Reports study of the natural ventilation in elementary tall office buildings has been made using the analogy between the flow of air through a building and the passage of an electric current through a circuit of resistances. The prime motive forces, those of wind pressure and stack effect are detailed, and experimental values for these and other parameters related to the building are outlined.
Treats investigations in office building where 1) flow rates of supply air, return air and ventilation between main office area and adjacent rooms were measured with an anemometer. Return air rates remained constant but ventilation rates varied widely during measurement periods. 2) CO2 was used as tracer gas to determine ventilation rates in offices. Calculates alterations in gas concentrations in rooms adjacent to stairwell and changes in outdoor air concentrations. During air conditioning, ventilation rates in the room were 4-5 room air changer per hour.
Compares annual fuel consumptions of seven large factories against calculated requirements to illustrate seasonal thermal efficiencies of 7.7 to 49.7%. Shows that ineffective and uncontrolled ventilation is by far the most significant factor in excess fuel consumption. Illustrates savings of 38 to 80% in fuel which have been achieved. Shows that fuel savings of 20 to80% are possible in the factories studied, with 35 to 95% savings possible when heat recovery is provided in addition to other improvements.
Discusses conditions that must be satisfied for a model in a wind-tunnel to give the same air-flow as a full-sized building. Reports two series of tests on interior and exterior air flow patterns, made on a full-sized building and a scale model of the building. Air flow patterns were observed using titanium tetrachloride smoke. Tests were also made to determine the limits by which the product of the height of the model by the air speed may vary without serious error.
Wind-tunnel tests of hospital scale models and a computer program to calculate internal air flows were used to produce aprediction technique to determine the rates of natural ventilation of large hospitals. Technique was applied to aharness hospital design and article reports that the ventilation generated by wind forces in for instance, ward areas would not be consistently adequate for the comfort and well-being of the occupants.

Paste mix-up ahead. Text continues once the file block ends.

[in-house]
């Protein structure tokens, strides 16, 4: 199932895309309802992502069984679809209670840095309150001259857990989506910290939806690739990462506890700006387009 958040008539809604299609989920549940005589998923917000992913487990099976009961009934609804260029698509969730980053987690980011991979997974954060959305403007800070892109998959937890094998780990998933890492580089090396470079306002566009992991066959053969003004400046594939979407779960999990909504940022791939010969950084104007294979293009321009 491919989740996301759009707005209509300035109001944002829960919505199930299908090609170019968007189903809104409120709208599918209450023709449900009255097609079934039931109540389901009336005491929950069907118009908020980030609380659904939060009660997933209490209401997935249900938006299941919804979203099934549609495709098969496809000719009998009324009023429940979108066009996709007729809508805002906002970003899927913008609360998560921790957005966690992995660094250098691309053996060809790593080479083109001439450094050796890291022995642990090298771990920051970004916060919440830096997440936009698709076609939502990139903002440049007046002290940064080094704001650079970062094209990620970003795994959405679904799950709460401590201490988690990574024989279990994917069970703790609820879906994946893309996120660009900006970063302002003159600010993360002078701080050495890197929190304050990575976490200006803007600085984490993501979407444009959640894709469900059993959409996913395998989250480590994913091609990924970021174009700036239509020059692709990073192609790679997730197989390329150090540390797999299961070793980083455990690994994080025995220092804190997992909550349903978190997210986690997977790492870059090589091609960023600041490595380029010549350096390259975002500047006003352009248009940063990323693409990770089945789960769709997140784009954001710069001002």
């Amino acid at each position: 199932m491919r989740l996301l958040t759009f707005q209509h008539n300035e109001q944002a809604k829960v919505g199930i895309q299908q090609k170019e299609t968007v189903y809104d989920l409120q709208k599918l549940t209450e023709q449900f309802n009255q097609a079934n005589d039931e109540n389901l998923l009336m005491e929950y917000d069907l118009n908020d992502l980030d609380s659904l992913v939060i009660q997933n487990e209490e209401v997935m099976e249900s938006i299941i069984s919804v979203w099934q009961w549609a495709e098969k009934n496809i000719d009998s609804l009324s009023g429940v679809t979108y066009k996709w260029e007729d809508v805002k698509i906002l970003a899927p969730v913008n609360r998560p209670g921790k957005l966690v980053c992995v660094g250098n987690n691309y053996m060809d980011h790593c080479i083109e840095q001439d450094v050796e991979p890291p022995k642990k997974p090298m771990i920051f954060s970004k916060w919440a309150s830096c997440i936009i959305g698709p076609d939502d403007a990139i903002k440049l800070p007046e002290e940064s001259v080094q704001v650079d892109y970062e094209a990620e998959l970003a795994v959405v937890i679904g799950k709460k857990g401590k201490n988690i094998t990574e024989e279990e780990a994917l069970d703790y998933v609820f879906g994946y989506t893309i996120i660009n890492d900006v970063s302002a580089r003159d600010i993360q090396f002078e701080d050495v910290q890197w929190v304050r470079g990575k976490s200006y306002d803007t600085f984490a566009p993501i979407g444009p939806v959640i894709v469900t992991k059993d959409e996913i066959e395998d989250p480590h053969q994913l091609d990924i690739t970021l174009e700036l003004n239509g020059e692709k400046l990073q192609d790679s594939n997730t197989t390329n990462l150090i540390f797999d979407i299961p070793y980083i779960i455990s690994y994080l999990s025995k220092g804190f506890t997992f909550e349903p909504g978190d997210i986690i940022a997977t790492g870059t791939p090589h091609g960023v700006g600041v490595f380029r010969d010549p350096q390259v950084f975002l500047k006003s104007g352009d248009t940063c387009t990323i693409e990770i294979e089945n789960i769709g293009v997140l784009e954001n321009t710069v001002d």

Gives preliminary report of a study of natural ventilation and energy consumption in low-cost housing. The study includes the measurement of infiltration rates using tracer gas, pressure differences across outside walls, indoor and outdoor temperatures, air tightness of external walls and the position of windows and doors. Outlines future studies and gives preliminary conclusion that making houses more air tight can save energy.
Reports measurements of the natural ventilation through a vertical sash-window in calm weather. Describes test window and room. Gives theoretical expression for the ventilation depending on the amount the window is open, inside to outside temperature difference and the difference in height of the openings. Reports two tests of ventilation rate made using smoke. Concludes that a vertical sash window gives very good ventilation even without wind. Finds that tests corraborated the formula which would also apply to a deeper room.
Natural ventilation of inhabited rooms is studied with regard to its dependence on wind velocity and temperature difference between the interior of buildings and outside air. On the basis of simultaneous aerosol and carbon dioxide measurements an attempt has been made to separate the two components of air exchange: ventilation through walls and ventilation through clefts and chinks.
Reports investigation of the relative effectiveness of wall gratings and flues as means of naturally ventilating unheated closed rooms. Ventilation rates of several rooms were measured using carbon dioxide as tracer gas and wind speed and direction were recorded. Presents results and finds for the flue, ventilation increased with wind speed irrespective of direction. For grating, ventilation rate increases slowly with size of grating and is dependent on both wind speed and direction. Concludes flue with base opening of 15 sq.ins. is as efficacious as grating having 50 sq.ins.
Due to the complicated flow phenomenon in urban areas, the assessment of wind pressure forces as well as the rates of natural ventilation for groups of low rise buildings is complex. As a result, the current design methods for the prediction of these forces are oversimplified and lead to inaccurate estimates of wind forces and ventilation rates in buildings. A survey of previous studies regarding wind properties and their influence on pressure forces along with work related to natural ventilation, wind loading and air flow round buildings was carried out.